The past and present of medical colonialism in CanadaPublié le 2 mars 2021, dans Revue de presse
Samir Shaheen-Hussain is a pediatric emergency physician who practices in Montreal and an assistant professor in the Faculty of Medicine at McGill University. He also played a central role in the #aHand2Hold campaign, which won a victory against one aspect of medical colonialism in Quebec in 2018. Scott Neigh interviews him about his new book, Fighting for a Hand to Hold: Confronting Medical Colonialism against Indigenous Children in Canada, and about both the broader history and present reality of medical colonialism in this country.
It’s often not appreciated by the beneficiaries of colonialism – meaning, among many other people around the world, white settler Canadians – how all-encompassing and world-shaping the colonial process has been. Practically every aspect of our social world has been, at one point or another, swept into active complicity in colonization and, in that process, been profoundly shaped by colonization. This is true not only of state institutions but pretty much everything else too. And because of this profound and unresolved legacy shaping how our world works today, colonial harms (and active complicity in them) continue all around us. This week’s show explores this specifically with respect to the role that the medical establishment has played in genocide and colonization in Canada – that is, medical colonialism.
Shaheen-Hussain first started really thinking about medical colonialism because of his involvement in a campaign against one very specific aspect of it. For decades, it was the practice of the Quebec government agency Évacuations aéromédicales du Québec to prevent caregivers from accompanying sick and injured children on emergency medical evacuation flights from northern and remote areas to urban hospitals. This was highly traumatic for both caregivers and children, medically unwise, and not consistent with best practices in pediatric emergency medicine. It had the most severe impacts on Indigenous communities in the northern part of the province, not only because of the great physical distances involved, but because of the context of long colonial histories of a whole range of government authorities taking children from those communities.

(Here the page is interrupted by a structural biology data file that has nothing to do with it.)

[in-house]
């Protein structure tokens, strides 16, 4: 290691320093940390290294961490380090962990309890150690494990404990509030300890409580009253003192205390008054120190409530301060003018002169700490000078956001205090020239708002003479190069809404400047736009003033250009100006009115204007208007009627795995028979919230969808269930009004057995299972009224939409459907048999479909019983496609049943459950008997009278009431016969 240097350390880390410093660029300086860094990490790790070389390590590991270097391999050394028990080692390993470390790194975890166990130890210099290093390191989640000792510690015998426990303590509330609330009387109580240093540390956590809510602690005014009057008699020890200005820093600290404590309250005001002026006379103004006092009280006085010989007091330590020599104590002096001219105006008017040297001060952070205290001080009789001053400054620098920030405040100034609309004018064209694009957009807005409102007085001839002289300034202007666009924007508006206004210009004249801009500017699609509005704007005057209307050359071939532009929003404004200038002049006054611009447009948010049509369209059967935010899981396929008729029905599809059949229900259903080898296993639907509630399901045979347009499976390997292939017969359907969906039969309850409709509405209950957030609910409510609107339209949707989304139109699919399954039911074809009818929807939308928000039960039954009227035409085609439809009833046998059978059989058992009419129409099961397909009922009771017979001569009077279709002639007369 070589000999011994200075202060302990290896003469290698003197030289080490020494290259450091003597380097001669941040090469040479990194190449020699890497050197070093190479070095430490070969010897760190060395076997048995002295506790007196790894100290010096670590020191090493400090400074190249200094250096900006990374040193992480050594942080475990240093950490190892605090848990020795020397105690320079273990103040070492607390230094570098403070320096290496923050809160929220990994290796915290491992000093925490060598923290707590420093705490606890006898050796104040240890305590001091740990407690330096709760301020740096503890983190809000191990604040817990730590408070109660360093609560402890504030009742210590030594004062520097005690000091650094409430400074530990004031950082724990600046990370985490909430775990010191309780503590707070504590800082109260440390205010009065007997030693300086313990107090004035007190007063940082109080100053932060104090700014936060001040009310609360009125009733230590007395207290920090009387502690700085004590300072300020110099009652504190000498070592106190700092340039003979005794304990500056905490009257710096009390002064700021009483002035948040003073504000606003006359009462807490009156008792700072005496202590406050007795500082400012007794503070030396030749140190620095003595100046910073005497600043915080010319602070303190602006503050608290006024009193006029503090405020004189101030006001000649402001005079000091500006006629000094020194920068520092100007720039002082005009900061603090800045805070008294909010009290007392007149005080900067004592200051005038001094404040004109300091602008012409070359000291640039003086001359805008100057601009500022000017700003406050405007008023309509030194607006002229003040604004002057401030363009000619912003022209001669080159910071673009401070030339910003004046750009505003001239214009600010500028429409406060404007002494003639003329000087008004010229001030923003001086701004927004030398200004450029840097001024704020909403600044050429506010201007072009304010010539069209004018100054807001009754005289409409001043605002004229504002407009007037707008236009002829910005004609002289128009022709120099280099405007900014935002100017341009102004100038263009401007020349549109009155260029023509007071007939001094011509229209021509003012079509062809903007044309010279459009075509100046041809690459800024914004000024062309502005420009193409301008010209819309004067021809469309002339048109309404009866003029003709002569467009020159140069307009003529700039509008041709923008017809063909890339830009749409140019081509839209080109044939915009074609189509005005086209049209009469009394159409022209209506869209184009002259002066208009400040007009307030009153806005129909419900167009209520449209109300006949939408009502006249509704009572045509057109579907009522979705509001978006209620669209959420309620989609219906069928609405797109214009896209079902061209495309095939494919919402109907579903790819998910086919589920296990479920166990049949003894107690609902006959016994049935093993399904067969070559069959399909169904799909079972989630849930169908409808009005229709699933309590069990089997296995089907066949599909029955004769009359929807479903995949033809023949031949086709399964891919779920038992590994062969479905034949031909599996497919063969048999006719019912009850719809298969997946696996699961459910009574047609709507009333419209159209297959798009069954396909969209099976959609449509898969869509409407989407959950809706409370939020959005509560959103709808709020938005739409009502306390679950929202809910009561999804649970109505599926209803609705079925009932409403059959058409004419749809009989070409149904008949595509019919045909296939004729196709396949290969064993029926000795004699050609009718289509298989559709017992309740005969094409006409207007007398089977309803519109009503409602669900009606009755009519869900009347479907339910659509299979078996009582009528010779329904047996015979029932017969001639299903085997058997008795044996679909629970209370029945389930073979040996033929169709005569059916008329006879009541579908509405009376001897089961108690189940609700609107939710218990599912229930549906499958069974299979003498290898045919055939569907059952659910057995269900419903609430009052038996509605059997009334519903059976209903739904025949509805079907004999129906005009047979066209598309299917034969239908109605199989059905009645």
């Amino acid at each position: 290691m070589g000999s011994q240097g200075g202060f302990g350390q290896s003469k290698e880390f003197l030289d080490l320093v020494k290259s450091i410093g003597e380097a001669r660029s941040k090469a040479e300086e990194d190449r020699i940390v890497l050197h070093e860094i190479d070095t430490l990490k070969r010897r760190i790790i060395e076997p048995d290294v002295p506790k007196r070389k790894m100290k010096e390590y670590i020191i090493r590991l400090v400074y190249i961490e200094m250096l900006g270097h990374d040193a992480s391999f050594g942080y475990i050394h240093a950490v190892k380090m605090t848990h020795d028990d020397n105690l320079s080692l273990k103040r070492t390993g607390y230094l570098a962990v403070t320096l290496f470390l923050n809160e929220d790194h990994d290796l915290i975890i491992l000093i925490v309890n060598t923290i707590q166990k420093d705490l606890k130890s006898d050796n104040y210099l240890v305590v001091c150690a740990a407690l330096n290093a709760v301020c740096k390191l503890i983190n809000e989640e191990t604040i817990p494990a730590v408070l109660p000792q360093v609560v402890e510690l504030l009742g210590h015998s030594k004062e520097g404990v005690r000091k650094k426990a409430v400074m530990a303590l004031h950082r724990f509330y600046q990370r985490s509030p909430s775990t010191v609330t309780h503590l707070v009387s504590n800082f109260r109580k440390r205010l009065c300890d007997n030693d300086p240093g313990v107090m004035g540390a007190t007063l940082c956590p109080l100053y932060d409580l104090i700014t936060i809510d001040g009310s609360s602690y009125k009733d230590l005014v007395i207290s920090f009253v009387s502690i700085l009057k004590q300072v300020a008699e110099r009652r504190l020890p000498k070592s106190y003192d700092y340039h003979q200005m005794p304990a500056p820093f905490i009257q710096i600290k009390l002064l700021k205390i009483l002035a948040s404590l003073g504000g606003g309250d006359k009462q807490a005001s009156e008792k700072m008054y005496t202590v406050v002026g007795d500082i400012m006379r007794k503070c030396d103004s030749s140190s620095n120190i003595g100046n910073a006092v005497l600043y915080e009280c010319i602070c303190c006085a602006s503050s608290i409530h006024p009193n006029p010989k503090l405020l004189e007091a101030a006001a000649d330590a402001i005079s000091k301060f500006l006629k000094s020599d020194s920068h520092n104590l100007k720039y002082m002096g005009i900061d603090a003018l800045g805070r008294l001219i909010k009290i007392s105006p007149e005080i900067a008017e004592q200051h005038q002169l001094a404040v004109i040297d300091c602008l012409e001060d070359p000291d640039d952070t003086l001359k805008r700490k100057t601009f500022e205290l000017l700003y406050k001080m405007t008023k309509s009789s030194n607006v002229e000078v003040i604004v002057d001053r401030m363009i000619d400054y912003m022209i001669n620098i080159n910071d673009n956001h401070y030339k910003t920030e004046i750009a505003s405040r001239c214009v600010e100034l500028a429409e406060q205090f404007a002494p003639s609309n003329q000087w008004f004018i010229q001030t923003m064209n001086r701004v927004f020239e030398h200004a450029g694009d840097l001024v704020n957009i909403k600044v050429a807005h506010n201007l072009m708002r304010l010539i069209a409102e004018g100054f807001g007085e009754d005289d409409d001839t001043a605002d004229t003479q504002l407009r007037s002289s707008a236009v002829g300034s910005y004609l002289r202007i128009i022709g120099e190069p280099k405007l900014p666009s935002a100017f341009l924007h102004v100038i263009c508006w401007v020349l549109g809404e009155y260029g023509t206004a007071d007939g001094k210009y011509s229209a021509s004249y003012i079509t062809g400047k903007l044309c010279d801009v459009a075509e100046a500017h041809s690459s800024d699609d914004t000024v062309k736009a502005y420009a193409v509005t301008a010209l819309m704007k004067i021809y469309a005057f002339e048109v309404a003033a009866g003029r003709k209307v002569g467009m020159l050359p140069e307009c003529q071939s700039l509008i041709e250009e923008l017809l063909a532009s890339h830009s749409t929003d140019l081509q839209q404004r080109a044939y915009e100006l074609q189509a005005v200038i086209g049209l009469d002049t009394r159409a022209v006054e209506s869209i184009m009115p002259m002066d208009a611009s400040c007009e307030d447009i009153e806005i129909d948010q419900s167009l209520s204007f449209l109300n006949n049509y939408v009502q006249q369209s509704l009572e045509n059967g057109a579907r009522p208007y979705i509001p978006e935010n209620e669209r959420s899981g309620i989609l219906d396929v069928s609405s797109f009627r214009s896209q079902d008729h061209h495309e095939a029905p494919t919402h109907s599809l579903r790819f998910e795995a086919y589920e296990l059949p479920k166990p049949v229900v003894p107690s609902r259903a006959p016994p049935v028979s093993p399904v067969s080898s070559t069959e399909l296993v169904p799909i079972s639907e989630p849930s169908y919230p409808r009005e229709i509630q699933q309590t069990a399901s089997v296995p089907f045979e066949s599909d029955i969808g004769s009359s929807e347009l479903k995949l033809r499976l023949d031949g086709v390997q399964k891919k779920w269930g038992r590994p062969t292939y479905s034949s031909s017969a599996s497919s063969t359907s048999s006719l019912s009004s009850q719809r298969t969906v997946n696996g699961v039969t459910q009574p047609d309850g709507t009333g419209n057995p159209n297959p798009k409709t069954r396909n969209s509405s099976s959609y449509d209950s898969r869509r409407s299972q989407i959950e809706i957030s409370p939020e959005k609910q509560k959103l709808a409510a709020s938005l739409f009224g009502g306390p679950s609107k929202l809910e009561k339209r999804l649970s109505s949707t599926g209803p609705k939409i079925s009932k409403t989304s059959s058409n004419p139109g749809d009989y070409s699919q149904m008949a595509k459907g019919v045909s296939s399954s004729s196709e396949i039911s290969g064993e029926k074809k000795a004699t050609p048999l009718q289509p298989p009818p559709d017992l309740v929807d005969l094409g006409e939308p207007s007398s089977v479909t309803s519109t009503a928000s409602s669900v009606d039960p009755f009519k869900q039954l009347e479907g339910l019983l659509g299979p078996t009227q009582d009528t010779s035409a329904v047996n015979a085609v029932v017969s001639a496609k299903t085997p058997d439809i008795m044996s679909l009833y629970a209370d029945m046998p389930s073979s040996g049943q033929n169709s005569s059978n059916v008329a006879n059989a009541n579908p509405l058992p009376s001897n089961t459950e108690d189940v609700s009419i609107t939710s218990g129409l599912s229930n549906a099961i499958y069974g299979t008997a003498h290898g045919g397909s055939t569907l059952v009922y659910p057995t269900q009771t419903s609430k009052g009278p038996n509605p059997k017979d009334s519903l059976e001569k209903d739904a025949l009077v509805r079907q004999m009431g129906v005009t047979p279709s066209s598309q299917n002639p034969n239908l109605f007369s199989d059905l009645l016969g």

There had been a number of attempts over three decades by communities and medical practitioners to get this practice changed. It was only through the #aHand2Hold campaign that the practice was ultimately ended in 2018. (Shaheen-Hussain will talk about the campaign a bit in this interview, but to hear about it in more detail, check out the relevant episode of Talking Radical Radio from February 2019.)
After witnessing gross expressions of anti-Indigenous racism from prominent Quebec politicians in the course of the campaign, as well as ongoing denial of the existence of systemic racism, Shaheen-Hussain decided to use this experience as the basis for writing a book. Fighting for a Hand to Hold was published in 2020 by McGill-Queen’s University Press. The book includes a foreword by Cindy Blackstock, a Gitksan woman, executive director of the First Nations Child and Family Caring Society, and renowned advocate for Indigenous children, and an afterword by well-known Mohawk activist Ellen Gabriel.
The book begins from an account of the #aHand2Hold campaign. It uses that as a jumping off point to take up much larger questions. A key point made throughout the book is that “health care inequalities follow the fault lines of societal injustices” (47). With that in mind, the book explores different ways of thinking about health that recognize how powerfully it is shaped by unjust social relations like capitalism, colonialism, and systemic racism. It also examines systemic problems within the culture of medical professions.
The core of the book takes up the United Nations Convention on the Prevention and Punishment of the Crime of Genocide and uses it as a framework to offer a very clear and accessible exploration of the history of medical colonialism in Canada – including how it has contributed to aspects of colonization that meet every element of the original UN definition of genocide. The book concludes with a discussion of what kinds of change we need to deal with the ongoing realities of medical colonialism in the present, both broader social changes like the return of land to Indigenous nations and space for their full self-determination, and specific changes within the medical system.
Scott Neigh, Talking Radical Radio, The Media Co-op, 2 mars 2021
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